Mass data collection will drive 15 per cent growth in anti-surveillance technology and concerns over erosion of privacy will lead to a booming anti-surveillance economy market in 2020, a new Forrester report has predicted. 2019 is the year that “breach fatigue” went mainstream — with new stories popping up everyday about the theft of personal data, stolen password databases, or ransomware shutting down state and local governments.
“In 2019, corporate economic surveillance expanded, and it’s not just collecting data from users; 56 per cent of global data and analytics decision makers report their firm will expand its ability to source external data,” the global market research firm said in a statement.
Cities in China and the UK possess over 100 and 68 cameras per 1,000 people, respectively, which allows gait detection and facial recognition use cases. Consumers desiring to preserve privacy will turn to anti-surveillance technology that conceals, distorts, or blocks public and private surveillance tools next year.
“Examples include clothing that foils license plate readers, anonymized search engines, lockers for private deliveries, anonymous credit cards, VPNs, anonymization services, and ad blockers,” the report mentioned.
Twenty per cent of enterprise customers will prohibit the use of their data for AI.
Despite the improvements ML and AI offer, more and more enterprises will become selective about what data they give to their vendors, even if that choice makes the product or service they’re using less effective.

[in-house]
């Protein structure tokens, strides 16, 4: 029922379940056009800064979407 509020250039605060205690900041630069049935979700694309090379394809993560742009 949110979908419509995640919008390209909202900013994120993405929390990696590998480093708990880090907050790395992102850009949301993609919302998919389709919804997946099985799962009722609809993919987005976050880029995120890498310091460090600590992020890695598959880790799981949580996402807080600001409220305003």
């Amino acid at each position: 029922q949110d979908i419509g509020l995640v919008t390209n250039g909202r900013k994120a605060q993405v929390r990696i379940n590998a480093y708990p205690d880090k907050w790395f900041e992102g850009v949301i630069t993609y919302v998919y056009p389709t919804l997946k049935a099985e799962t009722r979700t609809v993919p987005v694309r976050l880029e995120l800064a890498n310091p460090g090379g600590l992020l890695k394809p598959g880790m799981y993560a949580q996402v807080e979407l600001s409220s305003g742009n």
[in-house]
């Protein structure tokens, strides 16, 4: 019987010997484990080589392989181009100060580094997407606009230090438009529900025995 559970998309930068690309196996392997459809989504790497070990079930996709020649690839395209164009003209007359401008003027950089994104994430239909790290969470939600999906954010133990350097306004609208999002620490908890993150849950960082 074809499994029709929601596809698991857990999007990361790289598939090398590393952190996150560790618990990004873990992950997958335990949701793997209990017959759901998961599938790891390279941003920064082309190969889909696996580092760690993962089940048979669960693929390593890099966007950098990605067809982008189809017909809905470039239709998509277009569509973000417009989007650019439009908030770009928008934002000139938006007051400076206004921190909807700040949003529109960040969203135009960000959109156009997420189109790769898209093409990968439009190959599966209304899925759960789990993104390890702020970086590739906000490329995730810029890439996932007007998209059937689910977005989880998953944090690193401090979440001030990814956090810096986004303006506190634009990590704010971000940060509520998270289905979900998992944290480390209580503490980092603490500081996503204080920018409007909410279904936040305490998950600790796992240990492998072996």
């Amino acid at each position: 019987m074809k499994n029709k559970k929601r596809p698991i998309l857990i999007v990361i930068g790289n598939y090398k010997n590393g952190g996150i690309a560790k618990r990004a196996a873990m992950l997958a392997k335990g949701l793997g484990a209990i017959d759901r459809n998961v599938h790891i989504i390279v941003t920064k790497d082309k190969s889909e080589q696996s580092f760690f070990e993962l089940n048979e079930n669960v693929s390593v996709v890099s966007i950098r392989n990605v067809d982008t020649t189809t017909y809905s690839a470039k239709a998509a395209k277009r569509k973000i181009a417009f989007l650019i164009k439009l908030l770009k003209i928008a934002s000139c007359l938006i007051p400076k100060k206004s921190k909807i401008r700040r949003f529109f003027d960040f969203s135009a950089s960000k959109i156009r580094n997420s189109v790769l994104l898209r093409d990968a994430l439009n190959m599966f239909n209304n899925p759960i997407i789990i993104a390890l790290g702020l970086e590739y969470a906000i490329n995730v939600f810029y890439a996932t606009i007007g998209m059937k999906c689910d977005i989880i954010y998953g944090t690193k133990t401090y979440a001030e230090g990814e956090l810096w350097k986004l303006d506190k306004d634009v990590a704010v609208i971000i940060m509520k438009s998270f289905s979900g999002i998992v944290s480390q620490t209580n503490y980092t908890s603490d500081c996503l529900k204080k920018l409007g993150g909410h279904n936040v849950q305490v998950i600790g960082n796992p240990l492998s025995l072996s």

“Companies that use enterprise customer data to improve the experiences of B2B clients in their products and services will see organizations choosing to opt out of data sharing due to concerns about anonymization, privacy, and accidental disclosure,” the analysts wrote.
Deepfakes — video forgeries that make people appear to be saying things they never did — will cost businesses over a quarter of a billion dollars.
“Attackers are using AI technologies like natural language generation (NLG) and video AI to generate fake audio and video designed to fool users. Social engineering attacks are nothing new. What’s new is the technologies being used,” the report noted.
In what may be the first known attack of its type, a German energy company was defrauded out of $243,000 in March 2019 when an attacker spoofed the CEO’s voice and convinced another executive to wire the funds.
The forged videos of Facebook CEO Mark Zuckerberg and US House Speaker Nancy Pelosi went viral recently.
The technology used to create deepfakes continues to improve and will become easier to use and accessible by more people, the report said. This proliferation will lead to an increase in deepfake-based attacks that will eventually rival business email compromise (BEC) in size, an attack type that cost businesses $1.3 billion during 2018.
If you have an interesting article / experience / case study to share, please get in touch with us at [email protected]